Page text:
In this blog, I would like to pursue possibilities to diversify plots, which refer to one’s skills and knowledge to configure and re-figure a variety of events and phenomena into particular meaningful wholes.
We know that as we go about everyday lives, we make sense out of them. Also, we perceive that despite sheer variances in concerns and capacities between different actors, there seem to be certain rules or patterns in ways of interpreting and understanding reality.
I am concerned about gaps between how we see ourselves and how we actually are. ‘Know yourself‘ is cliche. However, I take a ‘non-reflective’ stance. Plot is adopted to encourage, rather than discipline, one’s denoting reality, including vague and ineffable sentiments.
Through my research on mundane discursive practices, I have come to suspect that the proliferation of written texts is continuously exacerbating the gaps. Typically, I am concerned about our excessively overestimated diligence. We believe ourselves to be diligent enough to develop a variety of skills and knowledge by disciplining us (and others) to be better off.
Why such is possible? Simply because we are capable of taking advantage of words as quasi-substances on which our self-images can be cast. While so doing, we are also capable of making sure of our security and/or improved material well-being without relying upon proper words. Put differently, we are capable of making a variety of things tell their respective stories, which are, at later stages, deployed to construct our stories with which to obtain certain coherent and consistent experiences and identities.
The power of words is indeed significant. Words bestow agencies that are virtually identical with those of human beings: denoting reality, commanding others’ reading and mediating synchrony (metaphors/propositional accounts) and diachrony (stories) into particular meaningful wholes. Plot is a device with which to account for such intricate relationships between words and human beings. With the capacities to account for the tripartite agencies of words (and human beings), plot reveals important but less visible our everyday theories and assumptions with which to construct reality.
Among such theories and assumptions, plot tells us that both words and human beings are interpreting themselves; and their self-interpretations are derived from the latter’s hypothetical and inferential ways of knowing. Plot is, in other words, able to exemplify the relationships between human beings, meanings and interpretation, and material reality they belong to.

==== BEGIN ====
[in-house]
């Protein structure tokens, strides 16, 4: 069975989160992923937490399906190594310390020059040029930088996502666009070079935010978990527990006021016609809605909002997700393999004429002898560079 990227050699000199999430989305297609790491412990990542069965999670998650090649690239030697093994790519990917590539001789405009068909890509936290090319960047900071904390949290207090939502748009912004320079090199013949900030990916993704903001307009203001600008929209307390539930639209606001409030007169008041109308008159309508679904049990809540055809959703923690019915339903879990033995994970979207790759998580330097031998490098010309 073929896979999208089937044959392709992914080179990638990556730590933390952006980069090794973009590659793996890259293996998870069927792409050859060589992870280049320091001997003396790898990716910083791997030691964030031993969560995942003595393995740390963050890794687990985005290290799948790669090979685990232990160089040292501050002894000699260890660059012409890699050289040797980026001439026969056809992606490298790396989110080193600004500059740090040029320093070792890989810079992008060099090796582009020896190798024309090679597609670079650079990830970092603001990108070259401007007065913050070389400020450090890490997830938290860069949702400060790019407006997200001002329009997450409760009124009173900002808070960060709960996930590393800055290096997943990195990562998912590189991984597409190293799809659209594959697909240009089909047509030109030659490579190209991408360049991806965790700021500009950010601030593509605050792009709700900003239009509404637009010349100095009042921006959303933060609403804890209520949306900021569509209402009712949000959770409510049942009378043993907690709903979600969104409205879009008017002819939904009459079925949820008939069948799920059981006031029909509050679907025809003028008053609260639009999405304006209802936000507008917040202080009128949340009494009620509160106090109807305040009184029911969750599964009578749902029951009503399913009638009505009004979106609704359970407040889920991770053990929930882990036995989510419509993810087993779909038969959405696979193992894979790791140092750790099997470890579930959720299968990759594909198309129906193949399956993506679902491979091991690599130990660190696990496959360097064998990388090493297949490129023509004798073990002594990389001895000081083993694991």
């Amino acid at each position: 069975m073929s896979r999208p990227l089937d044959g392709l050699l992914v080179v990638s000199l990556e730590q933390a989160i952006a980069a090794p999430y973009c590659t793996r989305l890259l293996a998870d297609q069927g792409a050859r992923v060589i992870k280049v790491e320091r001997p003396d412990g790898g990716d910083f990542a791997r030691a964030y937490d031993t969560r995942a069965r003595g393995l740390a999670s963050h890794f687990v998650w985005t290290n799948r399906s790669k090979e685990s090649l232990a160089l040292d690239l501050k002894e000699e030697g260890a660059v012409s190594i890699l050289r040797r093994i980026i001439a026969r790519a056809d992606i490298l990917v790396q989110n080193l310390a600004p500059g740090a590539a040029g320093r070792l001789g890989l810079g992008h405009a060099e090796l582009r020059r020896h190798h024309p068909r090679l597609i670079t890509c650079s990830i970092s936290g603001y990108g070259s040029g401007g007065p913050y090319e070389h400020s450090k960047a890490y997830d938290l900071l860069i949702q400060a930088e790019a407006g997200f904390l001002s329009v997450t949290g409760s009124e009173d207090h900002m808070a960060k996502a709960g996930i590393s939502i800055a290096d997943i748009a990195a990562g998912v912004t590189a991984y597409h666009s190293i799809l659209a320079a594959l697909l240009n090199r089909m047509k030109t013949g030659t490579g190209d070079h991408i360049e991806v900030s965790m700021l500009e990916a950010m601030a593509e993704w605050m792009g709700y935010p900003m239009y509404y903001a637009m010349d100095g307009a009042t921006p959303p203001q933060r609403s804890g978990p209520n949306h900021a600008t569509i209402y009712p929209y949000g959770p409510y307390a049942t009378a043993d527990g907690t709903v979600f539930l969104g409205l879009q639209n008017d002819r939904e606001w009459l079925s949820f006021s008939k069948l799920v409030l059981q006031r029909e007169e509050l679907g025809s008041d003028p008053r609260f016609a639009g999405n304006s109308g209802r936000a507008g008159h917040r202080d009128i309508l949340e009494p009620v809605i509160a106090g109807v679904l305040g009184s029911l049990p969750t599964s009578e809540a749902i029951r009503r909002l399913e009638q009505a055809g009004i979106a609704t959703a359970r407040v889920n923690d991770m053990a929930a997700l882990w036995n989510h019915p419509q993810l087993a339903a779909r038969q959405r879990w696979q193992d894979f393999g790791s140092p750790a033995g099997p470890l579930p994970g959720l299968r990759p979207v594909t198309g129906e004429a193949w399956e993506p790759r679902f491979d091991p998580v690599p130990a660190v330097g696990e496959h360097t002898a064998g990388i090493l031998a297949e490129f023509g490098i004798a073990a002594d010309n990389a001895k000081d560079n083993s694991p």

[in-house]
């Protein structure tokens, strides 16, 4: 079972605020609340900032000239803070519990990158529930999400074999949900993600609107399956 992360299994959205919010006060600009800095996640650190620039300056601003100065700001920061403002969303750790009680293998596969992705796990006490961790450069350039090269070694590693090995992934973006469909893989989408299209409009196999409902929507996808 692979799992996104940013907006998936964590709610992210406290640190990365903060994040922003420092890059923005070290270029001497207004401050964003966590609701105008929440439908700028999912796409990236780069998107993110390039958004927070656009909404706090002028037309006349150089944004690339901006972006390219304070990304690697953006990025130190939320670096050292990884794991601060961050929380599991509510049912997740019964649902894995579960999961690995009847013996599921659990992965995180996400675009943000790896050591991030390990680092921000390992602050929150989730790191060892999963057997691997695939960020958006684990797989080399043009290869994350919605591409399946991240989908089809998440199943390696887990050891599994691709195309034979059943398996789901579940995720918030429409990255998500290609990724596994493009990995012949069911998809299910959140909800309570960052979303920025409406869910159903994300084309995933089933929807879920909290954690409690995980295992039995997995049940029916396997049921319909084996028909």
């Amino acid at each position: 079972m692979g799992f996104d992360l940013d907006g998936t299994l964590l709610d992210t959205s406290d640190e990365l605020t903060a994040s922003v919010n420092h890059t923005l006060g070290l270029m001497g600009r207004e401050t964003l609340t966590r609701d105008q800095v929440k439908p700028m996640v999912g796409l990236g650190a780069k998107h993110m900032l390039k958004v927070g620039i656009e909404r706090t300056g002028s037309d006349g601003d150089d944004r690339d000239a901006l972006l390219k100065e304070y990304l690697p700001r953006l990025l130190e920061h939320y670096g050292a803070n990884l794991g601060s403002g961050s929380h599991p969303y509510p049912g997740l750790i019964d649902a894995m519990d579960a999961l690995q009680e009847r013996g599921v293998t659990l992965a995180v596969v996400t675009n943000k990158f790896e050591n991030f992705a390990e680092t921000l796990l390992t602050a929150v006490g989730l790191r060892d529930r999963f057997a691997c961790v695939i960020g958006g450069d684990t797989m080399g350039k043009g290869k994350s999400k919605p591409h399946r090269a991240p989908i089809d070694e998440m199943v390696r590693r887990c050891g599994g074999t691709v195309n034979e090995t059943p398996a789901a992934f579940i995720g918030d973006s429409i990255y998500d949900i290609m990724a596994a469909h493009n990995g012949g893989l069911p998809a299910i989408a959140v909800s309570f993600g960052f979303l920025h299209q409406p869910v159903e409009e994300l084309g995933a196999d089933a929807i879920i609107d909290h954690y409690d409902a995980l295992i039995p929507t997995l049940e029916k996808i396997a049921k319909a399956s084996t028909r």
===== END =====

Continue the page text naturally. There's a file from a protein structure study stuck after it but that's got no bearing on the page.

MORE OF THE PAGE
Put in another way, plot enables us to read different temporality, that is, synchrony and diachrony, from others’ and into our own denotations of reality. By so doing, plot serves as means of communication (interaction) between actors.
What is important is that plot can account for each other’s sense of appropriateness in rational scientific, or ethical political, or religious theological terms. These senses of appropriateness urge us to pursue diligently as broadly applicable reasons as possible. However, accounting for these by plot is not meant for each one’s reflection, but rather, for reducing burdens to bear responsibilities for each one’s senses of appropriateness.
It does so by emphasizing and re-establishing interactivity as alternate and diegetic successions of reading and expressing, whereby each actor plays roles of both a reader and an author but not simultaneously. By so understanding interactions between actors, it is expected that we dare not to bear all the responsibilities for denotations of reality; but rather, that, first, we come to realize that it is impossible for anybody to do so simply because one can never describe one’s truths precisely; and second, we are encouraged to compensate for the inevitable irresponsibility by the act of as engaged ways of reading as possible.
Because of the unknowability of the absolute and universal truth, intersubjective checks on each other’s interpretation of reality are critical. Rather than lamenting proliferation of fragmentary voices and messages, it is important to develop skills and knowledge to read truths of people as well as factual information and rhetorical (in)effectiveness. Plot offers certain accessible points of reference to do so.
As I have elaborated, plot entails enormous potentials to enrich our ways of seeing and describing the world and ourselves. In the next post, I will explain how important the concept of time is in order to diversify plots by understanding the relationship between chronological/cosmological and narrative time.